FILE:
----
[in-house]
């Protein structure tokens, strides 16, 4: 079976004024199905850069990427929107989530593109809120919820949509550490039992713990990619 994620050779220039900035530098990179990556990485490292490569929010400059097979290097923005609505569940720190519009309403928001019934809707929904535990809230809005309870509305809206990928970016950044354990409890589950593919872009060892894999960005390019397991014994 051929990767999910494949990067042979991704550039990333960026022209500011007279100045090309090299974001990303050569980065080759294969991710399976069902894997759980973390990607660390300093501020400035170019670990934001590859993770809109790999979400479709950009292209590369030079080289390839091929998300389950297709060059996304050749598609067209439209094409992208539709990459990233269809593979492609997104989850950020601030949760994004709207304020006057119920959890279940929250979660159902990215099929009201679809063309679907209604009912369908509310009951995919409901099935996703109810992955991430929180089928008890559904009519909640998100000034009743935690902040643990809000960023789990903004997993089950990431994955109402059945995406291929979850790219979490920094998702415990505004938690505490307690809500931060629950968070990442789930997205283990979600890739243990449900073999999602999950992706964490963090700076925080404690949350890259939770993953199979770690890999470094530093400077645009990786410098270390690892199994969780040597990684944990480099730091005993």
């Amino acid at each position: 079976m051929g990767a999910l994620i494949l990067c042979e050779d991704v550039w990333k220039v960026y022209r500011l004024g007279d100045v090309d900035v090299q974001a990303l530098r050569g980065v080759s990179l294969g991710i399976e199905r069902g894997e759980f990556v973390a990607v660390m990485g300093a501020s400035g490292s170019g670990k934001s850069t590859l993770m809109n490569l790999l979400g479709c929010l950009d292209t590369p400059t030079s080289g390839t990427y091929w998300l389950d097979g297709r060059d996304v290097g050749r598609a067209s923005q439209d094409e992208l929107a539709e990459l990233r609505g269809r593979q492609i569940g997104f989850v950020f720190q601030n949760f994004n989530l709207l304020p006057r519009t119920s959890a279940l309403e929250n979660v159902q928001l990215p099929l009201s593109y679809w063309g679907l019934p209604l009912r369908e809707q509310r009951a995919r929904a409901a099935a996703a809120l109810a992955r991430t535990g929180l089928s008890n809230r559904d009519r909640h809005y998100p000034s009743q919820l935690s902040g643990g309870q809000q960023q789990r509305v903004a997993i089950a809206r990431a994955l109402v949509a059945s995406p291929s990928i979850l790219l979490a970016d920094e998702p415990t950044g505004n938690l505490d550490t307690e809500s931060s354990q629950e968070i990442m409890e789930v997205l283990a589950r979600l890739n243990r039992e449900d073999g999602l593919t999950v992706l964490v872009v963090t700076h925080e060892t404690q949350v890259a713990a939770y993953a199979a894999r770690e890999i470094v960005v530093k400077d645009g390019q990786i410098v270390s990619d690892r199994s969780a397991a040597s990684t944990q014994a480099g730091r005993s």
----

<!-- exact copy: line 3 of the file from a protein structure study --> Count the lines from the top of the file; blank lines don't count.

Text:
């Amino acid at each position: 079976m051929g990767a999910l994620i494949l990067c042979e050779d991704v550039w990333k220039v960026y022209r500011l004024g007279d100045v090309d900035v090299q974001a990303l530098r050569g980065v080759s990179l294969g991710i399976e199905r069902g894997e759980f990556v973390a990607v660390m990485g300093a501020s400035g490292s170019g670990k934001s850069t590859l993770m809109n490569l790999l979400g479709c929010l950009d292209t590369p400059t030079s080289g390839t990427y091929w998300l389950d097979g297709r060059d996304v290097g050749r598609a067209s923005q439209d094409e992208l929107a539709e990459l990233r609505g269809r593979q492609i569940g997104f989850v950020f720190q601030n949760f994004n989530l709207l304020p006057r519009t119920s959890a279940l309403e929250n979660v159902q928001l990215p099929l009201s593109y679809w063309g679907l019934p209604l009912r369908e809707q509310r009951a995919r929904a409901a099935a996703a809120l109810a992955r991430t535990g929180l089928s008890n809230r559904d009519r909640h809005y998100p000034s009743q919820l935690s902040g643990g309870q809000q960023q789990r509305v903004a997993i089950a809206r990431a994955l109402v949509a059945s995406p291929s990928i979850l790219l979490a970016d920094e998702p415990t950044g505004n938690l505490d550490t307690e809500s931060s354990q629950e968070i990442m409890e789930v997205l283990a589950r979600l890739n243990r039992e449900d073999g999602l593919t999950v992706l964490v872009v963090t700076h925080e060892t404690q949350v890259a713990a939770y993953a199979a894999r770690e890999i470094v960005v530093k400077d645009g390019q990786i410098v270390s990619d690892r199994s969780a397991a040597s990684t944990q014994a480099g730091r005993s």